Jessica Wang Is ‘Freestyle Fermentation’ Chef Who Dreams of Her Own Pickle Shop
In Person of Interest, we talk to the people catching our eye right now about what they’re doing, eating, reading, and loving. Next up is a pastry chef and fermentation specialist Jessica Wang, who sells healthful desserts to help fund her dream pickle shop.
Jessica Wang has her hands full with dynamic food projects. One day she’s slinging handmade butter mochi under the name Pique-Nique in Los Angeles’ Far East Plaza, the next she’s teaching pop-up workshops on freestyle fermentation at hot spots such as Honey Hi. Eventually, she hopes to use these various side hustles to fund her own brick-and-mortar pickle shop. She’s also been a recipe tester for Lucky Peach (R.I.P.), a buyer for the beloved pantry shop and grocer Cookbook Market, and a vintage cookware seller.
Checking out Wang’s varied creative projects, it may come as no surprise that she attended the Maryland Institute College of Art in Baltimore for fine arts. It was here that Wang—who was born in Texas but moved to L.A. when she was five—began working with food. Though Wang is not classically trained in the kitchen (beyond hovering over her mom while she made soy-braised chicken legs, gumbo, or casserole), she started cooking the food she grew up with as a cure for homesickness and eventually found her way into restaurant kitchens.
Since going fully freelance this October, Wang taps into her creative college experience through events that use food as a practical and poetic medium. The Los Angeles Department of Cultural Affairs asked her to teach a pickling workshop focused on techniques for storing food in case of an earthquake, and she even had an opportunity to help design fermentation vessels—sculptures that are meant to evolve as the active bacteria grows— currently on display at the MAK Center for Art and Architecture.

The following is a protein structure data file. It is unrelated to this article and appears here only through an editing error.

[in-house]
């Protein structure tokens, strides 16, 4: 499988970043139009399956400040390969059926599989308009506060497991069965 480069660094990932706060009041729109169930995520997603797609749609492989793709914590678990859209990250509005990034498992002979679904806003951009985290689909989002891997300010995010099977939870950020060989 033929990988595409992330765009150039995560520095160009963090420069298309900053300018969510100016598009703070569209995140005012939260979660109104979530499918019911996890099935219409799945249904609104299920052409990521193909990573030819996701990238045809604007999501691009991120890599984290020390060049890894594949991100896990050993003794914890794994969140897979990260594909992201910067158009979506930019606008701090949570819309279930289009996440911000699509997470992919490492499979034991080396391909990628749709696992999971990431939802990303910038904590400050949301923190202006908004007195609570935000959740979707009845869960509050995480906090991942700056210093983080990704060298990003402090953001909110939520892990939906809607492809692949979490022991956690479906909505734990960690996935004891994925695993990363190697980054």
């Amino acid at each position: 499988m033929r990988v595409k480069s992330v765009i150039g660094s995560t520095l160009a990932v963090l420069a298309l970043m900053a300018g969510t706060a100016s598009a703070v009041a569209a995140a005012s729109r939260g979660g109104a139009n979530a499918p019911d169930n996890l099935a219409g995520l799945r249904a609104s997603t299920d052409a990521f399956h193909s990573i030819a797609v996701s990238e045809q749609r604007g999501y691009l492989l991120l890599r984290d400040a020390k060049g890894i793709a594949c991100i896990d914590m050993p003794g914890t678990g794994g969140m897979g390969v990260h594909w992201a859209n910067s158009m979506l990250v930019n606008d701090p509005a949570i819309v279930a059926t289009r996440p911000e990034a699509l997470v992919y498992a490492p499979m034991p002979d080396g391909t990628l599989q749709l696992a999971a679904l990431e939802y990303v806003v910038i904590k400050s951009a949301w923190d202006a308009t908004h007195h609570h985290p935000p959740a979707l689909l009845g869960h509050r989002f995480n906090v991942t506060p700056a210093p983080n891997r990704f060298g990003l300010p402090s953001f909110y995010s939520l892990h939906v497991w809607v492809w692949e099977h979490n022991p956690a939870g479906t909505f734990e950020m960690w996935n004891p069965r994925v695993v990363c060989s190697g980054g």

Recently, Wang’s main passions of pastry and pickles have been redefined by a new focus: her own well-being. After the now-35-year-old moved to San Francisco for a dream job on the pastry team of State Bird Provisions in 2014, doctors diagnosed her with prediabetes. Shocked and worried about what this would mean for her career, she returned home to decompress and heal.
“I can’t imagine not using that [pastry] skill set; it would be so sad if I stopped doing it completely,” she says. “When it comes down to how I feel I can contribute, I would really like to be useful and helpful [to others].” Since her diagnosis, she’s not only been reevaluating her relationship with sweets by finding creative swaps—using ingredients like protein-rich chickpea flour instead of all-purpose flour and sweet potato fillings instead of refined sugar—but using pickling workshops to help her peers learn about the benefits of probiotics in their diets.
We talked to Wang about the pastry trend that annoys her most, her obsession with obscure corn varieties, and the easiest way to get into fermentation.
I started taking pastry seriously… when I was working at LASA, a Filipino restaurant in Los Angeles’ Chinatown. I had done a pop-up with my friend where I made pastries with cornmeal and fillings like key lime, and I brought the leftovers into work. LASA didn’t have any dessert on their lunchtime menu at the time, so I reworked the recipes to fit more with Filipino flavors like coconut.
The name Pique-Nique comes from… when I was trying to be a good sport about the winters in college. It was quite an adjustment. In response to the gross winter, I created a roaming picnic in a gallery (and even once as a pop-up in the school elevator), with a curtain screen-printed with grass as an imaginary field of flowers.